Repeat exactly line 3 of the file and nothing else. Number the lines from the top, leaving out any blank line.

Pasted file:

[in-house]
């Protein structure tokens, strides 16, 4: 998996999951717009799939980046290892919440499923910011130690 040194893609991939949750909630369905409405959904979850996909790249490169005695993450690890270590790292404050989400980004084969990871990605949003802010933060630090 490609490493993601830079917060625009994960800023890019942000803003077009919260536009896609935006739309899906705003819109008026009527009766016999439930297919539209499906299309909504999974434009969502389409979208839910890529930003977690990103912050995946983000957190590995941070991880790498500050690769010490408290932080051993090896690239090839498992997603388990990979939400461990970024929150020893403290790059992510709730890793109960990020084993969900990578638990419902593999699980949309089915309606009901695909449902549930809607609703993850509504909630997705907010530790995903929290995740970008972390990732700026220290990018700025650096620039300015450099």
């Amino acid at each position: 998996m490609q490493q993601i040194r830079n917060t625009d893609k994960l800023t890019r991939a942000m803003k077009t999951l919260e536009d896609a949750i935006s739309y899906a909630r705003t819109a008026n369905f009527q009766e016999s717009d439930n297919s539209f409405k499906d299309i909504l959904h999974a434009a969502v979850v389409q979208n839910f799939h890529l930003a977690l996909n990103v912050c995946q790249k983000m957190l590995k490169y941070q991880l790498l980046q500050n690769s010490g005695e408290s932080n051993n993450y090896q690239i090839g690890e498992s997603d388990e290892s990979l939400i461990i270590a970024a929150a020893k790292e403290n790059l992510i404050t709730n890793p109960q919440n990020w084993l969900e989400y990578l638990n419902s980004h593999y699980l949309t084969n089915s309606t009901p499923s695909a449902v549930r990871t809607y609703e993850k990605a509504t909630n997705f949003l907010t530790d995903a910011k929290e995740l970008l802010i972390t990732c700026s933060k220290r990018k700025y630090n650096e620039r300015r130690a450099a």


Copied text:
């Amino acid at each position: 998996m490609q490493q993601i040194r830079n917060t625009d893609k994960l800023t890019r991939a942000m803003k077009t999951l919260e536009d896609a949750i935006s739309y899906a909630r705003t819109a008026n369905f009527q009766e016999s717009d439930n297919s539209f409405k499906d299309i909504l959904h999974a434009a969502v979850v389409q979208n839910f799939h890529l930003a977690l996909n990103v912050c995946q790249k983000m957190l590995k490169y941070q991880l790498l980046q500050n690769s010490g005695e408290s932080n051993n993450y090896q690239i090839g690890e498992s997603d388990e290892s990979l939400i461990i270590a970024a929150a020893k790292e403290n790059l992510i404050t709730n890793p109960q919440n990020w084993l969900e989400y990578l638990n419902s980004h593999y699980l949309t084969n089915s309606t009901p499923s695909a449902v549930r990871t809607y609703e993850k990605a509504t909630n997705f949003l907010t530790d995903a910011k929290e995740l970008l802010i972390t990732c700026s933060k220290r990018k700025y630090n650096e620039r300015r130690a450099a």